Is sending out a “Happy Birthday” message a privacy violation in the workplace because of new data privacy laws? Read more to find out…
When we think of data privacy, we are often concerned with our personal information being sold to third-parties or being used in a less-than scrupulous way that could have a negative impact on our finances, job opportunities and more. That is why comprehensive laws, like GDPR, have been introduced in Europe as well as in other areas of the world, to protect how that data is collected, stored and shared. With new protective laws, however, can come potentially unexpected side effects that organizations should be prepared to manage.
One such affected area is your company Employee Rewards and Recognition Program. These programs inherently tap into an employee’s data because at its core, they are recognizing employees for achievements, milestones, life events and more – all of which can include information that might be deemed private under new mandates.
Don’t guess, and risk potentially hefty fines when it comes to data privacy laws and your employee rewards and recognition program; and enlist the guidance of an industry leader, Madison Performance Group, who has been prepared for and implementing solutions that will keep your program in compliance.
Amidst the current COVID-19 pandemic, organizations are faced with a number of new challenges related to the management of their workforce in these unprecedented times. But while businesses face this black swan event, HR is the white swan prepared to counterbalance that negativity.
This 9-part podcast series, each corresponding to a letter in “White Swan”, features HRO Today‘s own Elliot Clark and Madison‘s Senior Vice President, Judd Weisgal, for topical discussions related to “HR as the White Swan”. Join us for tips on managing through the crisis, all while keeping your workforce connected and engaged.
Click below to listen:
With Alex Alaminos, CEO, Madison
Recognition programs have become a gateway to employee productivity, loyalty, engagement and retention. In fact, according to Deloitte, organizations with employee recognition programs have 31 percent less voluntary turnover. As HR considers a first- or second-generation rewards programs, a main consideration for executives should be the financial structure. Here Alex Alaminos, CEO of Madison, explains the key differences between billing on issuance and billing on redemption and the considerations for approach depending on organizational goals.
Five trends to consider when designing a recognition program.
By Debbie Bolla
Today’s organizations invest heavily in recognition programs, according to a WorldatWork study which found that some spend as much as 10 percent of payroll on employee recognition. While the average investment is two percent of total payroll, organizations that are incentivizing their workforce do it with good reason. Their return on investment includes happy, loyal workers who are productive and more likely to stay—factors that are critical in today’s tight talent market.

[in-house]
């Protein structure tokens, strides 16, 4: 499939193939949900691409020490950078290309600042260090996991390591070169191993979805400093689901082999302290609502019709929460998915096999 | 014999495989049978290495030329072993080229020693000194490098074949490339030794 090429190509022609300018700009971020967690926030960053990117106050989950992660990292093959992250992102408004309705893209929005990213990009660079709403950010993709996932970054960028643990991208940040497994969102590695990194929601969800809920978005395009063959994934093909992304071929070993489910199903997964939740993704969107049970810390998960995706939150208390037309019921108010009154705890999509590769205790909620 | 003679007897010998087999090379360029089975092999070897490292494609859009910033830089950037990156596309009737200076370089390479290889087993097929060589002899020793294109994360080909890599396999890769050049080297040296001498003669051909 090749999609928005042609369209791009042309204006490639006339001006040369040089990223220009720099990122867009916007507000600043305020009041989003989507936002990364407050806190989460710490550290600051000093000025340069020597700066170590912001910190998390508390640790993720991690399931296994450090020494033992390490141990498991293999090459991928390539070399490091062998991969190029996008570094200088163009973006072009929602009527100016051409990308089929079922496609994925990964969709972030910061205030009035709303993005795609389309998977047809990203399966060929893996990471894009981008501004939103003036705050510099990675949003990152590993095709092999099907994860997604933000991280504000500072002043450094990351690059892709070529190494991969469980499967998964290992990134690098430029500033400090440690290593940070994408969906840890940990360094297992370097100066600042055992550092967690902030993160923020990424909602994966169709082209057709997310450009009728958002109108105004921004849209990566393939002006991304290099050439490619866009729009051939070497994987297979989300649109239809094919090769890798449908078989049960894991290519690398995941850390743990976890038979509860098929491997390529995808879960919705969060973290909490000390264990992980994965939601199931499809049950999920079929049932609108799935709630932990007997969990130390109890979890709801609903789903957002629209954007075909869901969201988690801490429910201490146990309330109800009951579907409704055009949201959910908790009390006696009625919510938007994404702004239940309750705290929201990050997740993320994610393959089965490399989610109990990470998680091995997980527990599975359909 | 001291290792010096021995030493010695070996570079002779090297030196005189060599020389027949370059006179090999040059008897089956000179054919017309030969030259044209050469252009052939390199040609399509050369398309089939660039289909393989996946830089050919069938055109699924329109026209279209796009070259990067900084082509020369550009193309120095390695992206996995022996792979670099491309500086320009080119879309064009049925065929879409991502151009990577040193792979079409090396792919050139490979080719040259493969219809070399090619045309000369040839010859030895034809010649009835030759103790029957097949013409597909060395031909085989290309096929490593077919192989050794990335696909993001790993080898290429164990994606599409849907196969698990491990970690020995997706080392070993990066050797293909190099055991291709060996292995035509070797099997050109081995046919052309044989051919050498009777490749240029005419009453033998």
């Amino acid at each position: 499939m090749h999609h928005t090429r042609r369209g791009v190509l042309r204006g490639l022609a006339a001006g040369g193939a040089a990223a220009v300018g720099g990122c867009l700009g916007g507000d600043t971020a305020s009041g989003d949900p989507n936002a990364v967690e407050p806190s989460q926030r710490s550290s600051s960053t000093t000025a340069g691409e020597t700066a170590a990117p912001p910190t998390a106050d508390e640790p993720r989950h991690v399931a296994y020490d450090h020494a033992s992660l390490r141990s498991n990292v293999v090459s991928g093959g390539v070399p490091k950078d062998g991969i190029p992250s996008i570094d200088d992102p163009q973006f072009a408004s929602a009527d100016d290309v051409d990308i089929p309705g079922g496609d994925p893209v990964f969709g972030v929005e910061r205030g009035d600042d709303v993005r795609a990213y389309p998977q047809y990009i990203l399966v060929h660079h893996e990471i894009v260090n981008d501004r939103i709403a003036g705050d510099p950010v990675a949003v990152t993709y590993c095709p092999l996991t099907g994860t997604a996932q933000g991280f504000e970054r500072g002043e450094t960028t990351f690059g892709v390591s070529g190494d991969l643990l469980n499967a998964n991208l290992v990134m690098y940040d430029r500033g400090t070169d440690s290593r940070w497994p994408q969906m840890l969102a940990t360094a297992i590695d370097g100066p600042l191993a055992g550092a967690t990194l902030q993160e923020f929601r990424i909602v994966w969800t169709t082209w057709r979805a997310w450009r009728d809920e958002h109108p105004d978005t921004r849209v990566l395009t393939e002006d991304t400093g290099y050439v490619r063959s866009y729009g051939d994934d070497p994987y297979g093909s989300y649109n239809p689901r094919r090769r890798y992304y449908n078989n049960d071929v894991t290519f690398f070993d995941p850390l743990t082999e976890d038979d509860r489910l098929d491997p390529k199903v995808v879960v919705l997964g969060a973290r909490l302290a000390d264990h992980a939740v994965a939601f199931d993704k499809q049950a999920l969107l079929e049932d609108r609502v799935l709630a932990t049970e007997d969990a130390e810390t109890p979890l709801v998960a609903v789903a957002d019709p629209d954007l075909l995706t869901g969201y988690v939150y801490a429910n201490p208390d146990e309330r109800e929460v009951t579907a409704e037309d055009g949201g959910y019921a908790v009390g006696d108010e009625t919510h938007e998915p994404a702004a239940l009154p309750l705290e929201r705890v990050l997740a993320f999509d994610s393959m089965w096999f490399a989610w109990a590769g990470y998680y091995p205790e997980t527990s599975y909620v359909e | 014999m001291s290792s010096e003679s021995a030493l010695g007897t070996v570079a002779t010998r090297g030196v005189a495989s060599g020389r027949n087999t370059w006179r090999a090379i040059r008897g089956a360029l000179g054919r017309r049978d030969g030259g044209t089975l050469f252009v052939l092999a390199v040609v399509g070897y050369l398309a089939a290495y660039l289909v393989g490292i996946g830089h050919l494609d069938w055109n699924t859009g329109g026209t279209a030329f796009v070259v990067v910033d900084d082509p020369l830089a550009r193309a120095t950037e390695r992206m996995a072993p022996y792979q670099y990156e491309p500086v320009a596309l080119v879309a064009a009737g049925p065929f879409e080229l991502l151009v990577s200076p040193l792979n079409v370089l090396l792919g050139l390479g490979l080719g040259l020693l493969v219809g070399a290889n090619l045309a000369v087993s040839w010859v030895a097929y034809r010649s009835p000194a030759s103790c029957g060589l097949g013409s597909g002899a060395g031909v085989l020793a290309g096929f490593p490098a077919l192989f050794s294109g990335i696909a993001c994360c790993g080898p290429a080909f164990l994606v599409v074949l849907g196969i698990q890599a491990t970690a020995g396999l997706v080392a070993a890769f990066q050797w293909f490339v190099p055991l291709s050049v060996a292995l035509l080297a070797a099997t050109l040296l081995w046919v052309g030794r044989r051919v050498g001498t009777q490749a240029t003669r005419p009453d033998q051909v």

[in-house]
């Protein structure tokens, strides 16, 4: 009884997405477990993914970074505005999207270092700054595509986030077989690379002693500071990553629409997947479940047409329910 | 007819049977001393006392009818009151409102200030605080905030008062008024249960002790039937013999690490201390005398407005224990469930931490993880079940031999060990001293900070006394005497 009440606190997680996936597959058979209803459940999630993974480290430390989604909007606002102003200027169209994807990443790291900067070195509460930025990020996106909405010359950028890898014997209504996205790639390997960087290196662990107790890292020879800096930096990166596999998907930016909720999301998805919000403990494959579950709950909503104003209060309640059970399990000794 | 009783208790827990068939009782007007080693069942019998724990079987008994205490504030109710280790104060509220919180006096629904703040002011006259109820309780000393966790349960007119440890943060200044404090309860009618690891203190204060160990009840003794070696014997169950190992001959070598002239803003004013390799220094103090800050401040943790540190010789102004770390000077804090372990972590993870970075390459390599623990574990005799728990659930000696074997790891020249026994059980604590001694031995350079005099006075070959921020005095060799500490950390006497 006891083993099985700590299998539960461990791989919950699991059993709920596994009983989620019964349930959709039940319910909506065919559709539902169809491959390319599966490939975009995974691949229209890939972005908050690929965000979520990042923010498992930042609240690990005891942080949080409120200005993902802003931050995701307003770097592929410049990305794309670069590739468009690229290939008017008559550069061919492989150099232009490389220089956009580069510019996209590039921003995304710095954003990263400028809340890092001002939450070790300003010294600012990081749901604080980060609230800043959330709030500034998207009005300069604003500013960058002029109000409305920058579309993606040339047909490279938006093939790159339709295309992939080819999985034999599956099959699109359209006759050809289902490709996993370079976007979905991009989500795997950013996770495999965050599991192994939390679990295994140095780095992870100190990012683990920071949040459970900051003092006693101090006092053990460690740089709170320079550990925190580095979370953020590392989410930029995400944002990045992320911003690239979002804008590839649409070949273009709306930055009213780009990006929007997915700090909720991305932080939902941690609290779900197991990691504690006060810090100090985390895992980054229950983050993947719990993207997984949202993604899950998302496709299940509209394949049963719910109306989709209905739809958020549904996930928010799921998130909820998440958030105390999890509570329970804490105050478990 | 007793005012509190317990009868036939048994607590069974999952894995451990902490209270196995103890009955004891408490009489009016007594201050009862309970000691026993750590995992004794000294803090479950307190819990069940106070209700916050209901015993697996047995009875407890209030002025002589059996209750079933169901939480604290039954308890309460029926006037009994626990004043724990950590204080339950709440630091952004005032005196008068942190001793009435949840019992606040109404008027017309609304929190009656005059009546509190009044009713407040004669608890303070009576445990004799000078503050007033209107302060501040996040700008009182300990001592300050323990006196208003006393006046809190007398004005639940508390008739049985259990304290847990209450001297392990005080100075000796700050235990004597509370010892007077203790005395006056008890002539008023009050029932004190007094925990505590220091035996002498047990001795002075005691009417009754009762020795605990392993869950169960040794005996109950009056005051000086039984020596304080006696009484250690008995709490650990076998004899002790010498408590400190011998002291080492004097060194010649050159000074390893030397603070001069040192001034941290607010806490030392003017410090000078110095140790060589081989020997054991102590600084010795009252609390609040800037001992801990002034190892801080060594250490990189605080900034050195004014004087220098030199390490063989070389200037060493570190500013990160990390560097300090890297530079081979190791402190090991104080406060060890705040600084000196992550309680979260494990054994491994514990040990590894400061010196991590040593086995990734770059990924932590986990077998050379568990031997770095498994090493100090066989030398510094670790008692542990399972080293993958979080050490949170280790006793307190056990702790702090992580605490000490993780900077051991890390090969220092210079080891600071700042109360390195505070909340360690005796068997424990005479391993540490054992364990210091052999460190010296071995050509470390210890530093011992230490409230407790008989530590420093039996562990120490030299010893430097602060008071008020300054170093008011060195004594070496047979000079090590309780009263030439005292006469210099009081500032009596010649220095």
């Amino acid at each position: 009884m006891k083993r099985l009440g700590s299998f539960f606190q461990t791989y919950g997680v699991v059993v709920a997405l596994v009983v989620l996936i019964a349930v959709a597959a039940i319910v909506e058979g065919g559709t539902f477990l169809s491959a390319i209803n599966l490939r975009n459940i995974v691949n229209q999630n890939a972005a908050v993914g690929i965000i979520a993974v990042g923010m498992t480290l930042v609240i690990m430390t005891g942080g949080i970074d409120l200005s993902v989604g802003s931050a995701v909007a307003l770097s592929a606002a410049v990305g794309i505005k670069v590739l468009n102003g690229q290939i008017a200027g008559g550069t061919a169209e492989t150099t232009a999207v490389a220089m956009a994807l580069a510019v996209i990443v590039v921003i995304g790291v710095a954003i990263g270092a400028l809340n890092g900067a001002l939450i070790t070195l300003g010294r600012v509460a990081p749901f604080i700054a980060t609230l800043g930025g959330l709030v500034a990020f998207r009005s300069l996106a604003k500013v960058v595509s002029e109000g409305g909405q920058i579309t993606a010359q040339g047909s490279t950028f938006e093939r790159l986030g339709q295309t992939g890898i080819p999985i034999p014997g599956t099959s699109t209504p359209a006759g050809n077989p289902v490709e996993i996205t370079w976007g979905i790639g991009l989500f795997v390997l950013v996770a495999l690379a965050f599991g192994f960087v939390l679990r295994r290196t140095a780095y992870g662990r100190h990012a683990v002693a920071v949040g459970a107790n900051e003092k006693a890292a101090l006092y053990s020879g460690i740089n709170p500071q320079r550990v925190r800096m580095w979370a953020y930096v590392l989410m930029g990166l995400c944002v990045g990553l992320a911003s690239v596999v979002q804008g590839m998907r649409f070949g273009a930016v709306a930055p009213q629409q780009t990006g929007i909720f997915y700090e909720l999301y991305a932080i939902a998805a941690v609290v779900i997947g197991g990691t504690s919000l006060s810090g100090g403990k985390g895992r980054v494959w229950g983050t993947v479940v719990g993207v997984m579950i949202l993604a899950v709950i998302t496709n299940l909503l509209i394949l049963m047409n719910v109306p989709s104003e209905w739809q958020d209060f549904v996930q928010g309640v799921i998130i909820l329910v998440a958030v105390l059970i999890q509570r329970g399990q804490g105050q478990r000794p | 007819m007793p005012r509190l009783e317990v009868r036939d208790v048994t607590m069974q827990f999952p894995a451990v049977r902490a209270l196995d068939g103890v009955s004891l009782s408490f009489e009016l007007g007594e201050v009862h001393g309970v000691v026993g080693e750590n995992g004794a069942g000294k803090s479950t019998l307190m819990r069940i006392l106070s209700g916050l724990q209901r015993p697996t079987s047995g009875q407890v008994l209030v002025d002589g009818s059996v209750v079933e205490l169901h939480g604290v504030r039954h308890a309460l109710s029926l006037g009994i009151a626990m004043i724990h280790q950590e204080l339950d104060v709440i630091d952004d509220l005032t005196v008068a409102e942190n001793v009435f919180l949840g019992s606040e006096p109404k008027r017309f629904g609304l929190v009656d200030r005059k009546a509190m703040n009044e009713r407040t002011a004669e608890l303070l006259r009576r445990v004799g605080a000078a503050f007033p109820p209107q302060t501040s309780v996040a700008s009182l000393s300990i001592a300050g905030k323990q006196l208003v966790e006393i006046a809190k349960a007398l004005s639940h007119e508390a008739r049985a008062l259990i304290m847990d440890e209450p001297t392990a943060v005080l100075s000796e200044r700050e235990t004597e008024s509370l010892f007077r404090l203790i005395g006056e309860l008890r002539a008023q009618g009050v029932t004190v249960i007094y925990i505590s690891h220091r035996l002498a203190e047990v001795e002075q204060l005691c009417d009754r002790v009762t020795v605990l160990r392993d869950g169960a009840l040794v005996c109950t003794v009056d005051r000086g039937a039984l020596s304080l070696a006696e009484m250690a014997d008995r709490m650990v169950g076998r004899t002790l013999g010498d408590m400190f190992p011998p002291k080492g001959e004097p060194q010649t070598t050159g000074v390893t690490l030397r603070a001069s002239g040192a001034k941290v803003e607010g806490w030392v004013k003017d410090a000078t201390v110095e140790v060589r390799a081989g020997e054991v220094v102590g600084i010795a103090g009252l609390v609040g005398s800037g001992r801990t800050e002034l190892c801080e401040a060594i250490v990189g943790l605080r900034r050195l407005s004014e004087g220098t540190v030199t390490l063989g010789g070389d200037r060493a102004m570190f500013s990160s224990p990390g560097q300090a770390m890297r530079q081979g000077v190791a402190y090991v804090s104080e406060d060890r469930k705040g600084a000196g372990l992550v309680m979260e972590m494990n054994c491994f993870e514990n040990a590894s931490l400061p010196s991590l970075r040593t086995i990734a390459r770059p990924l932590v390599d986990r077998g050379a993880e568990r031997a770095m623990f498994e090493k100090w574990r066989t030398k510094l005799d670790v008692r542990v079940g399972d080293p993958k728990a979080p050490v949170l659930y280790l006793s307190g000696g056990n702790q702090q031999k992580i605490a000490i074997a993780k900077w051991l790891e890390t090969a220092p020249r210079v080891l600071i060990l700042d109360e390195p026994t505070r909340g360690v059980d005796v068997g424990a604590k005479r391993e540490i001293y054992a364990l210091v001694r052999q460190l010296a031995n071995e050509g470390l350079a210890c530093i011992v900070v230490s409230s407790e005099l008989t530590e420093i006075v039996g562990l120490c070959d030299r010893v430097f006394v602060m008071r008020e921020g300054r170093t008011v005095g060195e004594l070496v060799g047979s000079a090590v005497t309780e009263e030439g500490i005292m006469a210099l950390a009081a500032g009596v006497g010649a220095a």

From identifying rising talent to reducing turnover, predictive analytics help make employee recognition programs more proactive.
By Jesse Harriott
HR leaders know it takes work to attract and maintain top talent. Locating, hiring, and retaining the best people for each open role calls for an ongoing give-and-take between employer and employee—and data is a must to master the inner workings of these dynamics. To engage quality talent and embark on the only long-term path to greater profits, organizations need to refine their talent strategy and the analytics that make it possible.
Rewards and Recognition Financial Structure: What Buyers Need to Know
featuring Alex Alaminos, Chief Executive Officer, Madison
The APAC region is beginning to realise the value of employee recognition programmes.
By Michael Switow
“Catch people doing things right,” advises Tom Mehrmann, the president and general manager of Universal Studios Beijing, in “Taming the Mouse,” a business leadership book that he published this year. “For too many bosses, criticism is easy whilst praise is scant,” he writes.
An effective recognition program can improve retention while reinforcing key organizational values.
By Marta Chmielowicz
As the war for talent continues, employers are increasingly adopting human-centered approaches to drive business results and bring more humanity to employees’ experience at work. According to the 2018 SHRM and Globoforce Employee Recognition Report, retention and culture management are two of the top challenges of today’s businesses—and a values-based recognition program can help.
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